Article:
Does lime juice make raw seafood, ceviche, safe? Sorta

Queensland has fabulous limes.

They taste nothing like the American ones, and I buy them by the bucket.

I’m a late arrival to the virtues of limes – odd that I have Limey heritage – but now they are in everything: the gallons of fruity herbal tea I drink daily, water Tahitian-Limewith ice and lemon-lime-ginger bitters, lime butter for popcorn and seafood, you get the idea.

I have a Tahitian lime tree on my concrete balcony, with dreams of someday moving near the ocean and properly planting my tree.

A boy can dream.

The acid in limes has long been used to marinate or cook raw fish in ceviche. But does it really make seafood safe?

Prateek Mathurand and friend of barfblog, Don Schaffner, report in this month’s Journal of Food Protection that lime juice does reduce levels of Vibrio, but is not so effective against Salmonella. I’ll stick with lime and a mild heat treatment for any seafood. Raw is risky.

Effect of lime juice on Vibrio parahaemolyticus and Salmonella Enterica inactivation during the preparation of the raw fish dish ceviche

Journal of Food Protection, Number 6, June 2013, pp. 928-1108 , pp. 1027-1030(4)

Mathurand, Prateek; Schaffner, Donald W.


Ceviche is a raw fish dish common in Peru and other Latin American counties. The most characteristic feature of ceviche is the use of lime juice for marinating or “cooking” the raw fish. Confirmed cases of cholera in Peru, New Jersey, and Florida have been associated with ceviche. Although the effect of organic acids on pathogenic bacteria has been well characterized, few data exist on the effect of these acids in seafood systems. The objective of the study was to evaluate the effects of lime juice marination on pathogens likely to be present in ceviche. Tilapia (Oreochromis niloticus) fillet pieces were inoculated with Vibrio parahaemolyticus and Salmonella enterica (>7 log CFU/g) and fish.bbq.feb.13incubated at 25 and 4°C for 30 or 120 min in the presence of fresh lime juice at concentrations typical for the preparation of ceviche. Similar levels of cells were also inoculated into fresh lime juice without tilapia. Surviving cells were enumerated on selective (xylose lysine Tergitol 4 and thiosulfate-bile-citrate-sucrose) and nonselective (tryptic soy agar) media. V. parahaemolyticus levels were reduced to below detection limits (∼5-log reduction) under all conditions studied. Salmonella strains on tilapia were much more resistant to inactivation and were only slightly reduced (∼1- to 2-log reduction). Salmonella and V. parahaemolyticus inoculated directly into lime juice without tilapia were all reduced to below detection limits (∼5-log reduction). A typical ceviche recipe reduces V. parahaemolyticus risk significantly but is less effective for control of S. enterica.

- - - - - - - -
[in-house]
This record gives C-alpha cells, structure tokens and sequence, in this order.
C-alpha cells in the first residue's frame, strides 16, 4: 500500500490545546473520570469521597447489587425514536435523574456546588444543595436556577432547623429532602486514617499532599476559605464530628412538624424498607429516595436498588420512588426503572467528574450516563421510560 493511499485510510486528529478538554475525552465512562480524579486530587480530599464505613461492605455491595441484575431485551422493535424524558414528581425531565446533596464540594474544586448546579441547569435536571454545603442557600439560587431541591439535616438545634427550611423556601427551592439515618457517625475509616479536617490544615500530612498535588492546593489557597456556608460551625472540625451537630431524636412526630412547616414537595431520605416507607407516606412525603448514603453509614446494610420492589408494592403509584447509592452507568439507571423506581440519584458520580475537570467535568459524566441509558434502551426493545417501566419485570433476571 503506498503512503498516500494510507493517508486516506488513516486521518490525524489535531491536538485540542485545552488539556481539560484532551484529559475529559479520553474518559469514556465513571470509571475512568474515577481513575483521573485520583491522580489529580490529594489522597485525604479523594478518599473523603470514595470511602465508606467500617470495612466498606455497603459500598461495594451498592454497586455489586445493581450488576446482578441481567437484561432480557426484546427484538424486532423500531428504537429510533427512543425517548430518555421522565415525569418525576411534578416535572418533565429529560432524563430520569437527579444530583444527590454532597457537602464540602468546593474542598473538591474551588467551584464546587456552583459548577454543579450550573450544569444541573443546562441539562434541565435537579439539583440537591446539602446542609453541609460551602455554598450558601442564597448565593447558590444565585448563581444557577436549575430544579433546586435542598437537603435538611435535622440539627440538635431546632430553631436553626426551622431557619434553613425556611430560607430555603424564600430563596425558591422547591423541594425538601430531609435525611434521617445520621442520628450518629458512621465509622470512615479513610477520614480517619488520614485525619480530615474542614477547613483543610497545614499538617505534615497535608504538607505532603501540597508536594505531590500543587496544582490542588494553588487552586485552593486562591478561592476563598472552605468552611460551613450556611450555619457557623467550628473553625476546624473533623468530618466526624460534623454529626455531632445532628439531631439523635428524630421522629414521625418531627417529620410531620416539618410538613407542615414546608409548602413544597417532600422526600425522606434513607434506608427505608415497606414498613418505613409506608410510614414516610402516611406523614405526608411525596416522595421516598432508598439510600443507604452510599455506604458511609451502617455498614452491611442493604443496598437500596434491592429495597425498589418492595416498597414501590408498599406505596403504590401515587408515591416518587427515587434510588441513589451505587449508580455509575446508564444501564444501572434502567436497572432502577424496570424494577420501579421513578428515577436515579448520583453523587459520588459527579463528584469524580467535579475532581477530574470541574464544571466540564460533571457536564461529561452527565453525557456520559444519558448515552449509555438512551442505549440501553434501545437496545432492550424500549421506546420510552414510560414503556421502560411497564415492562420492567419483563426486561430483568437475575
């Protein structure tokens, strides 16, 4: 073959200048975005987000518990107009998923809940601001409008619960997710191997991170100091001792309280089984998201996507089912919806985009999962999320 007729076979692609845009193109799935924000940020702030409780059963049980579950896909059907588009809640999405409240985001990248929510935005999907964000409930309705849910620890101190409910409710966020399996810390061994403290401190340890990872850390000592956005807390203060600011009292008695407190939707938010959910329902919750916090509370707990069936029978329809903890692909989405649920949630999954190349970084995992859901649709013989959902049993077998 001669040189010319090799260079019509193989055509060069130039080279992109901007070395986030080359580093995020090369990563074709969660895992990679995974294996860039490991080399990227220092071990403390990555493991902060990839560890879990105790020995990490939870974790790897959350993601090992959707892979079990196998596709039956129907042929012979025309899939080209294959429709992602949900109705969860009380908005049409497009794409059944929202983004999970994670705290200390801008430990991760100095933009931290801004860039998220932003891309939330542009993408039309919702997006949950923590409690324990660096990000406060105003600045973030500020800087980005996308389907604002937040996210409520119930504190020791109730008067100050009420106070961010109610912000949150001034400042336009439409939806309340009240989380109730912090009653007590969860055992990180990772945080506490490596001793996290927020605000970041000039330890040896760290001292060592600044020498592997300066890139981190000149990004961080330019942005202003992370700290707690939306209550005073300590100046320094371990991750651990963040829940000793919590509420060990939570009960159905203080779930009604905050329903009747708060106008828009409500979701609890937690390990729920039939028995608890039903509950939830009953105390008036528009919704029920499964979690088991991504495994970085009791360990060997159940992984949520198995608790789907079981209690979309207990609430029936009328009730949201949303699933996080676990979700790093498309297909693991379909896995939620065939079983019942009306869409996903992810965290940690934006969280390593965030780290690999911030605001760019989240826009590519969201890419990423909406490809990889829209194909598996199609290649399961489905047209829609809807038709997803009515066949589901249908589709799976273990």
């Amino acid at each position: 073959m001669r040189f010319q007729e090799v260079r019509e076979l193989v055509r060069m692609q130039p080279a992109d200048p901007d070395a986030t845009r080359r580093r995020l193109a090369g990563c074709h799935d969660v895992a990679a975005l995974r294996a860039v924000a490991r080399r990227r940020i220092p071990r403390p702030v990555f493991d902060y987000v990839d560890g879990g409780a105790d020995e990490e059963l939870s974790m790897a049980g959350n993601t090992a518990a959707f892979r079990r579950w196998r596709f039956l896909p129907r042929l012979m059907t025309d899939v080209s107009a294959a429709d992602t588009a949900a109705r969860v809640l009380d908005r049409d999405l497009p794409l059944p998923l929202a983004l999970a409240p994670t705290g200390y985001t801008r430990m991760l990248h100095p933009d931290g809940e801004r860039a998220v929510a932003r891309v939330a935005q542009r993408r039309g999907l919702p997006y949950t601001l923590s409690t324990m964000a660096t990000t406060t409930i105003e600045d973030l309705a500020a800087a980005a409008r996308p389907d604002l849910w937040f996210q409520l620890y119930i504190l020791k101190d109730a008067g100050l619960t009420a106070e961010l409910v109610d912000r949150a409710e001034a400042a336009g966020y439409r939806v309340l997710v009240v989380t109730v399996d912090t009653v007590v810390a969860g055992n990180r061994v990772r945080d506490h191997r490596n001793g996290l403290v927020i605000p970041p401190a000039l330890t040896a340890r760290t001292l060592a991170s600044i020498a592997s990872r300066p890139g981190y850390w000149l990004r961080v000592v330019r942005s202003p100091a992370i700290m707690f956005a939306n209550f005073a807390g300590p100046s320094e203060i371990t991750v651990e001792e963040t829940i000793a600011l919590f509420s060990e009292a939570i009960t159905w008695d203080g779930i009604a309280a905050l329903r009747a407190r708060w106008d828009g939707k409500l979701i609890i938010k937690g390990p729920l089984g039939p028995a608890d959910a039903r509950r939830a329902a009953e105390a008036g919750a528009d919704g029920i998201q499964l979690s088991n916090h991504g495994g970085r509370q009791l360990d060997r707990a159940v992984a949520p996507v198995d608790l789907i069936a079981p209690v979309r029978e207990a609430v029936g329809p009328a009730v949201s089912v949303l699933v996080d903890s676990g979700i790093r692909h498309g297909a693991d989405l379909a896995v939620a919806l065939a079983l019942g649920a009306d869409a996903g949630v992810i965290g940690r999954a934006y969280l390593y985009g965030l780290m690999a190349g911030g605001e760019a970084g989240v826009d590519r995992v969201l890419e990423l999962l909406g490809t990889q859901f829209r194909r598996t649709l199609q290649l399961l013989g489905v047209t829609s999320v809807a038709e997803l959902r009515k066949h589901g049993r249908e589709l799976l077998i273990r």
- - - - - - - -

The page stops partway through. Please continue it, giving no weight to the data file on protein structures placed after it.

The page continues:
My Brisbane bromance – with citrus

This is me and my new brofriend, Gary, and a disgruntled Amy at a Rush concert (not exactly as show, below). I don’t even like Toronto-based Rush, even though they played at my Brantford, Ontario high school when I was in grade 9 or something. They probably were experimenting with 2112 at the time.

No, what saddens me is when Dr. Pepper screws up limes. I didn’t really get the whole limey thing before, but after being to the U.K. and living in Brisbane, I get it. Those scurvy-infected sailors had no citrus (eat local in Scotland).

So Gary took me plant shopping at the market last Sunday and, even though he’s a kiwi, he taught me a new Aussie term: SNAG – sensitive new age guy. This is what you buy for a townhouse with no ground but lots of balconies, at the market in spring — lemon tree, tahitian lime tree, lemon basil, rosemary, youngberry, blackberry mulberry, and strawberry.

Dr Pepper don’t know HACCP

Sometimes, when Amy is feeling nostalgic, she’s go to the Americana section of the grocery store in Australia and buy a Diet Dr. Pepper for, oh, about $2 a can.

The US Food and Drug Administration (FDA) has warned Dr Pepper Snapple Group (DPS) bottler the American Bottling Company after an inspection revealed serious HACCP failings at a Texas plant.

Beverage Daily reports that in a letter to the company dated July 10, but published last week, the FDA said an inspection of the firm’s facility in Irving, Texas revealed serious violations of Regulation 21, Code of Federal Regulations (CFR) Part 120, relating to juice hazard analysis and critical control points (HACCP).